Steven Spielberg - genius or outdated?

Posted:
in AppleOutsider edited January 2014
Here's a question. Is Steven Spielberg a genius at film making, or were his first four movies huge hits and classics mainly because they were the first to use the technology? Are they great or was it that we had never seen anything with such graphics? You can talk about his other movies, but I mainly mean Jaws, Close Encounters of the Third Kind, E.T., and Raiders of the Lost Ark.



Take Close Encounters of the Third Kind as an example. There really wasn't much to it. Back in 1977, they didn't have much special effects, and you really had to wait until the last 10 minutes of the movie to see the big deal you were waiting for. So you used your imagination more and anticipation built.



But really, looking at that movie, it is just nothing. Richard Dreyfuss sees some spaceship at the beginning of the movie, and has this dumbfounded look on his face. In the 1970s, that was a big deal, because you couldn't see the spaceship for the whole movie then. But the whole movie just amounts to people with dumbfounded looks on their faces implying "Wow, this is so amazing."



The point is that perhaps you only cared because you knew at the end you would see the kind of graphics never shown before, because the technology was coming in.



Or take Jaws. I saw it recently and was highly disappointed. There really wasn't much of a movie except waiting for the shark at the end. There really wasn't anything to it. Again, I remember being a kid and how exciting it was waiting for the end of the movie or show when something big would happen, like Bill Bixby turning into the Incredible Hulk. I'm not saying those times were dull. Perhaps using your imagination is more exciting than the films today where you can see all the graphics of a comet hitting the Earth and tidal waves, etc. but it's all too big to really process.



But the point is that I didn't see any magic about Jaws. You were just waiting until the end. That's fine and can be fun, but that doesn't make the director a genius.



Even E.T., which I remember thrilling as a kid, wasn't that great when I saw it again, but it did have better characters and lines than the other two.



So what does everyone think? Is Steven Spielberg an American genius or just someone lucky to have better technology available to him then everyone else. Do these movies stand the test of time or are they outdated?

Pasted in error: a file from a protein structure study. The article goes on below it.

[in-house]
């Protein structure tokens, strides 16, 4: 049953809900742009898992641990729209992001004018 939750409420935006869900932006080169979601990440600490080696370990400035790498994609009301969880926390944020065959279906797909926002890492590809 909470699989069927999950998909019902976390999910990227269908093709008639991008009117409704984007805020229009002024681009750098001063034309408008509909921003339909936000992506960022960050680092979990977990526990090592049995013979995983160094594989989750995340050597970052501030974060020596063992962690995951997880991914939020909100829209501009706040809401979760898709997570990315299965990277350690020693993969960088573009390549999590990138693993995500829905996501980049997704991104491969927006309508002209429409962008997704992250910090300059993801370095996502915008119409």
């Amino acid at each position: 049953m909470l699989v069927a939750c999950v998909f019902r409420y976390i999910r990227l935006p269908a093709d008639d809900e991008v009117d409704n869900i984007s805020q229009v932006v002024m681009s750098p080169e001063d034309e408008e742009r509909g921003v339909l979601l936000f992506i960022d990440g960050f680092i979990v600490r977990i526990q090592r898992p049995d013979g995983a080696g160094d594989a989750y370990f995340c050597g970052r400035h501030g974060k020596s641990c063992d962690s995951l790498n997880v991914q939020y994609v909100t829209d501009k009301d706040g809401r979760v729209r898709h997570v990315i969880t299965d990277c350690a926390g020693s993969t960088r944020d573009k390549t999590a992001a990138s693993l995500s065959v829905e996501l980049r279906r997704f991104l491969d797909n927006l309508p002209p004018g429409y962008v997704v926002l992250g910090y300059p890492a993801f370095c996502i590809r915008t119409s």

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Comments

  • Reply 1 of 38
    Stephan Speilberg is an OUTDAGED SCOMBROID with A WeASEL UP HIS ASS!!!!!!!!!!
  • Reply 2 of 38
    dmzdmz Posts: 5,775member
    I've never seen much that he's done that impressed me -- except maybe for The Duel (E.T. was nonsense, although Raiders was a lot of fun). The thing that tipped me off was realizing that if Schindler's List were filmed in color, it would have been just another TVesque Holocaust movie.
  • Reply 3 of 38
    Thoughout the ages he has had TOTAL BOMBS and GREAT MOVIES. It's a hit or miss. It's not that he's loosing is edge or anything.
  • Reply 4 of 38
    midwintermidwinter Posts: 10,060member
    Jaws sucked. I mean, there's so much reliance on technology that YOU DON'T HARDLY EVER SEE THE SHARK. IT'S JUST A BUNCH OF PEOPLE BEING SCARED!!!

    Close Encounters sucked. THERE ARE NO LASER GUN BATTLES!!!

    Indiana Jones sucked. TOO MANY SPECIAL EFFECTS AND LASERS!!!

    "Amazing Stories" on TV sucked.

    The Color Purple sucked. TOO MUCH CGI.

    Empire of the Sun sucked. TOO MUCH CGI JOHN MALKOVICH AND 10 YEAR OLD CHRISTIAN BALE.

    Jurassic Park sucked. I like that part with the dialogue.

    Schindler's List sucked. TOO MUCH CGI.

    Amistad sucked. TOO MUCH CGI.

    Saving Private Ryan sucked. WHAT A STUPID STORY PROPPED BY BY TOO MUCH CGI!!!

    AI sucked. I liked the part with the robot, though.

    Minority Report sucked. I liked the part with the running.

    Catch Me If You Can sucked. I liked the part with DiCaprio.

    The Terminal sucked. I liked the part with Hanks.